Kids leaving home? The First Cut is the Deepest.

It’s that time of year again. As university terms start across the country, parents and their almost-adult off-spring will be stuffing bedding, clothes, books, laptops and family packs of pasta into the back of estate cars, and spreading out across the country to off-load precious cargo, maybe not to be seen again till Christmas. By the time you read this Mr Marr and I will be childless again. But this is the fourth year that we’ve been saying our goodbyes. And it’s almost getting easy.

Daughter #1 flew from Inverness to Amsterdam. To our surprise (and hers) she was accepted onto the Universities’ Erasmus scheme, and will be spending the third year of her course studying in Utrecht. Before you ask, no, she’s not spent this summer doing a crash course in the Dutch language – the university teaching is all in English. At least we think it is…fingers crossed she checked the small print…

Daughter #2 is still in Greece, although due back home any day. While we were there on a water-sports holiday in June she fancied the idea of working as a kids’ club rep, so spent an afternoon in the bar filling in an application. Within a week of our return home she had a job offer, and has spent the summer dragging 6-12 year old kids around the seaside resort, getting involved in pool games, kayak races, tennis fun and face painting. Lots of face painting. She flies back to the UK just in time to start her second year at Glasgow University – if we’re really lucky we’ll get to do her washing before we drive her and assorted belongings down to her student flat.

So how are we feeling about all this upheaval? Remarkably calm and – truth be told – quite looking forward to having the place to ourselves again. Which is a far cry from the situation we were in three years ago.

Rod Stewart got it right when he sang ‘The First Cut is the Deepest’. It’s not just about heartbreak in romantic relationships  – the first time your first child decides to up-sticks and leave (whether to University, to take up a job at the other side of the country, or, as in our case, to travel to a fairly deprived part of Central America for a year ) the wrench can be almost overwhelming. If that’s you this weekend or next – taking your first child off to drop them in decidedly shabby looking halls of residence with endearingly eager looking flat mates, then you have my sympathy. But be assured – every parting gets easier.

In the weeks running up to Daughter #1 leaving us for the first time there was a stab of pain at the most unexpected moments – at the thought of her room being empty, at the thought of her teaching a class of 10 year olds all by herself, and at the thought of not knowing if she’d be ok. Putting her onto the flight was agony. Coming home afterwards the house seemed too big. I routinely cooked too much food, and as well as the very presence of her, I missed the sounds of her music coming from her bedroom, and I even missed hanging up her quirky student clothes. But in time we got used to her absence, and imperceptibly the three of us who were left behind occupied the gap which had held four. It helped to know she was happy and safe – good Wi-Fi kept us in close contact.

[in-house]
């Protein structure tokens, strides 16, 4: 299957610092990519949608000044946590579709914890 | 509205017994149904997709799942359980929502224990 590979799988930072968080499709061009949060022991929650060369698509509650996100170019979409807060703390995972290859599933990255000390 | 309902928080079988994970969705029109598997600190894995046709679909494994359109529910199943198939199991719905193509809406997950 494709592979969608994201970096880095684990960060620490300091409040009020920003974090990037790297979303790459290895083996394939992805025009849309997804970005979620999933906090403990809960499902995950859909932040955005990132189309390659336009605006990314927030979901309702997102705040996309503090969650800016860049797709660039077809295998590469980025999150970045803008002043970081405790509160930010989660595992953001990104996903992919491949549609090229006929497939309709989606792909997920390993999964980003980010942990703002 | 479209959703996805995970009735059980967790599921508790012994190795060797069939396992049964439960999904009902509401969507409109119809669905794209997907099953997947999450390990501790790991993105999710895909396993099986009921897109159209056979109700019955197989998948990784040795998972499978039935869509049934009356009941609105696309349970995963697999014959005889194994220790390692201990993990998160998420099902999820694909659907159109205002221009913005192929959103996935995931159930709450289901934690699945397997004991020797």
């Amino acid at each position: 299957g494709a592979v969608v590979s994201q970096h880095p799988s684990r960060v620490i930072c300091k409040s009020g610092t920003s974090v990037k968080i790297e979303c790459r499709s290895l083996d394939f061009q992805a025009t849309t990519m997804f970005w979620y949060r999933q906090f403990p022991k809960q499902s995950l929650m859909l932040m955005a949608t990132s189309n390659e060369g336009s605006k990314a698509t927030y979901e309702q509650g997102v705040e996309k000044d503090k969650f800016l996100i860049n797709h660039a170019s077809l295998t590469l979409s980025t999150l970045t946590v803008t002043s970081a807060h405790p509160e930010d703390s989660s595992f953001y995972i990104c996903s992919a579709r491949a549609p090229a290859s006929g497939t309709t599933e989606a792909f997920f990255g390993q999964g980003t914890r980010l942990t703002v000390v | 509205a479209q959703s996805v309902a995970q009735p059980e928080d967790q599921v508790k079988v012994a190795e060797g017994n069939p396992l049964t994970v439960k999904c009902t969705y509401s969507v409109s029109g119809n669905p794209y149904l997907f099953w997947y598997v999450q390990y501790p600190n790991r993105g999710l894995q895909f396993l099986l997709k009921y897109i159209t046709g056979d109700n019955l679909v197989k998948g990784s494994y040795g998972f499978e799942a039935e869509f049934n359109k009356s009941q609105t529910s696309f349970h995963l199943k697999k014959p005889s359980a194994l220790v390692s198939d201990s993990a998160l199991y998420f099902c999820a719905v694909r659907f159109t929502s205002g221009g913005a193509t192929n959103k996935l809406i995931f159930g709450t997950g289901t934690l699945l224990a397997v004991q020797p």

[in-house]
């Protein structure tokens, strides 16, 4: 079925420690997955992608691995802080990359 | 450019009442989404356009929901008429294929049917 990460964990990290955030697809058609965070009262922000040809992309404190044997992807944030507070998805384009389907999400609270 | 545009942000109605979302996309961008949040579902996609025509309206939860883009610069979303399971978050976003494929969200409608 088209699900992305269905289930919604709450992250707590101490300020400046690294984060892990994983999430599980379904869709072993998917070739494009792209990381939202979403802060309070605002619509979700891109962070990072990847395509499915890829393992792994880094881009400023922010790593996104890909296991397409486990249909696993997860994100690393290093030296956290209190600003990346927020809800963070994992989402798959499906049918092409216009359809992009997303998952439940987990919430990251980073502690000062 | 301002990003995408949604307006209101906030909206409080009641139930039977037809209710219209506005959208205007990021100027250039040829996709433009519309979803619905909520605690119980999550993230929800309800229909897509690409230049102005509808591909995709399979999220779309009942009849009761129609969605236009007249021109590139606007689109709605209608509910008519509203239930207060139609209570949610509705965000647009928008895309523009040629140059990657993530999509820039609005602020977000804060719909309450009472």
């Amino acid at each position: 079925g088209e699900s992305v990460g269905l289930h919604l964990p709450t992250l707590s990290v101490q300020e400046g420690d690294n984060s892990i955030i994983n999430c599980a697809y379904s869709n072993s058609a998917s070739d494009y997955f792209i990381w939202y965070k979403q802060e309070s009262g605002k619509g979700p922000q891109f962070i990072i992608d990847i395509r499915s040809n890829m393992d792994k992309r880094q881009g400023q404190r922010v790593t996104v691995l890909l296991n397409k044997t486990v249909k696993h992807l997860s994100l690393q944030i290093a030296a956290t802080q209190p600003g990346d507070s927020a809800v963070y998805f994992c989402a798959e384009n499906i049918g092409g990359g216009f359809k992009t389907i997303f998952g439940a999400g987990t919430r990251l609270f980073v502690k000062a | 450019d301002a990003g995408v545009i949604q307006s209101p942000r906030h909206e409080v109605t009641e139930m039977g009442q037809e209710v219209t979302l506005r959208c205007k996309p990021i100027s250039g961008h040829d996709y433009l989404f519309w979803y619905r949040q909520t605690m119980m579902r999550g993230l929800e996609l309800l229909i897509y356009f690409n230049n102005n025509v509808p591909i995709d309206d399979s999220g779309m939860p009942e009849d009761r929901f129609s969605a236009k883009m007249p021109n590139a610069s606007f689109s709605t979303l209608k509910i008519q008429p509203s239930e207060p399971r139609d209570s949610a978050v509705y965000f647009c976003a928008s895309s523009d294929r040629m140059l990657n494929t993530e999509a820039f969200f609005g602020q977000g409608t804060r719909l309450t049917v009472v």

Each subsequent departure – no matter which child – gets easier. I think Daughter #2 felt a little unloved when I didn’t wail and gnash my teeth when we dropped her off for her first big trip away, but it didn’t mean I love her any less or wouldn’t miss her – I have – it’s just that I’m used to the goodbyes now, and used to covering over the gaps left behind. And from past experience – so far – they always seem to come back.

‘Roots and wings’ is a phrase that is often bandied about in situations like these. As parents, our job is to give our children a solid foundation of common sense and morality, and the confidence that they are wholly and unconditionally loved. Once we’ve done that our next duty is to set them free, to live the lives and to seek the adventures we secretly hoped they would.

Our children have travelled further and adventured more than I ever did – the chances are that their children – should they ever have any – will trump what their parents did. The world is getting smaller all the time.

But if this is your first goodbye coming up, then know that you’re not alone. And know that every parting gets easier than the last. This January, when we dropped both girls in Glasgow after Christmas, instead of driving back up the road to Inverness we checked into a hotel, ordered cocktails in the bar, and sent them a photo on our family group chat. There was a flurry of outrage that we’d be celebrating our freedom, then a suggestion that we’d like to buy them dinner.  We declined. One day you will too.

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This column first appeared in six SPP Group newspapers week ended 1st September 2017.